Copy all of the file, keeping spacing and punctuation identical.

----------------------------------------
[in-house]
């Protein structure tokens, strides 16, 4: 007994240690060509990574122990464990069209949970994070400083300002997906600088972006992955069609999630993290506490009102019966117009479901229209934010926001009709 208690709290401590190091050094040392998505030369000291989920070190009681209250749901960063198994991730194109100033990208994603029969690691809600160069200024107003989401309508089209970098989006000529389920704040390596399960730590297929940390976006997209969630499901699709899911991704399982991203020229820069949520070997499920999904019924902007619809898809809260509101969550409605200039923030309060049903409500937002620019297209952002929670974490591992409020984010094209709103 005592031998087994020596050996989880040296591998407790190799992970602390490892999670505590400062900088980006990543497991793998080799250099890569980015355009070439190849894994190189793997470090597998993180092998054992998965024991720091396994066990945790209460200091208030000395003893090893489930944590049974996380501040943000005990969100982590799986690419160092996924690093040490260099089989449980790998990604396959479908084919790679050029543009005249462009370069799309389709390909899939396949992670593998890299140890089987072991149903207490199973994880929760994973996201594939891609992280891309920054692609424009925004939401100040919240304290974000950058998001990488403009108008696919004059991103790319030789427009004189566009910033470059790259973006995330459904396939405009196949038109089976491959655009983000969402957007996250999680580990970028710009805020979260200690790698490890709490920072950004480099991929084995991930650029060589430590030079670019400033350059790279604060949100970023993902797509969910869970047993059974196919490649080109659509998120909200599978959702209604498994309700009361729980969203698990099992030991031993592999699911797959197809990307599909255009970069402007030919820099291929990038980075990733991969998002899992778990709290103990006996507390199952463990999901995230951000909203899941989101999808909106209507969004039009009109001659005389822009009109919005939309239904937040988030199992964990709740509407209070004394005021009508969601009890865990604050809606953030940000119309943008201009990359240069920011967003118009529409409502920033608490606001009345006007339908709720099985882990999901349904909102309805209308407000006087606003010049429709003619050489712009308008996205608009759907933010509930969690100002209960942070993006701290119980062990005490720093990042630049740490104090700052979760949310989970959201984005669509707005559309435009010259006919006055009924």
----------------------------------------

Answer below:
[in-house]
């Protein structure tokens, strides 16, 4: 007994240690060509990574122990464990069209949970994070400083300002997906600088972006992955069609999630993290506490009102019966117009479901229209934010926001009709 208690709290401590190091050094040392998505030369000291989920070190009681209250749901960063198994991730194109100033990208994603029969690691809600160069200024107003989401309508089209970098989006000529389920704040390596399960730590297929940390976006997209969630499901699709899911991704399982991203020229820069949520070997499920999904019924902007619809898809809260509101969550409605200039923030309060049903409500937002620019297209952002929670974490591992409020984010094209709103 005592031998087994020596050996989880040296591998407790190799992970602390490892999670505590400062900088980006990543497991793998080799250099890569980015355009070439190849894994190189793997470090597998993180092998054992998965024991720091396994066990945790209460200091208030000395003893090893489930944590049974996380501040943000005990969100982590799986690419160092996924690093040490260099089989449980790998990604396959479908084919790679050029543009005249462009370069799309389709390909899939396949992670593998890299140890089987072991149903207490199973994880929760994973996201594939891609992280891309920054692609424009925004939401100040919240304290974000950058998001990488403009108008696919004059991103790319030789427009004189566009910033470059790259973006995330459904396939405009196949038109089976491959655009983000969402957007996250999680580990970028710009805020979260200690790698490890709490920072950004480099991929084995991930650029060589430590030079670019400033350059790279604060949100970023993902797509969910869970047993059974196919490649080109659509998120909200599978959702209604498994309700009361729980969203698990099992030991031993592999699911797959197809990307599909255009970069402007030919820099291929990038980075990733991969998002899992778990709290103990006996507390199952463990999901995230951000909203899941989101999808909106209507969004039009009109001659005389822009009109919005939309239904937040988030199992964990709740509407209070004394005021009508969601009890865990604050809606953030940000119309943008201009990359240069920011967003118009529409409502920033608490606001009345006007339908709720099985882990999901349904909102309805209308407000006087606003010049429709003619050489712009308008996205608009759907933010509930969690100002209960942070993006701290119980062990005490720093990042630049740490104090700052979760949310989970959201984005669509707005559309435009010259006919006055009924």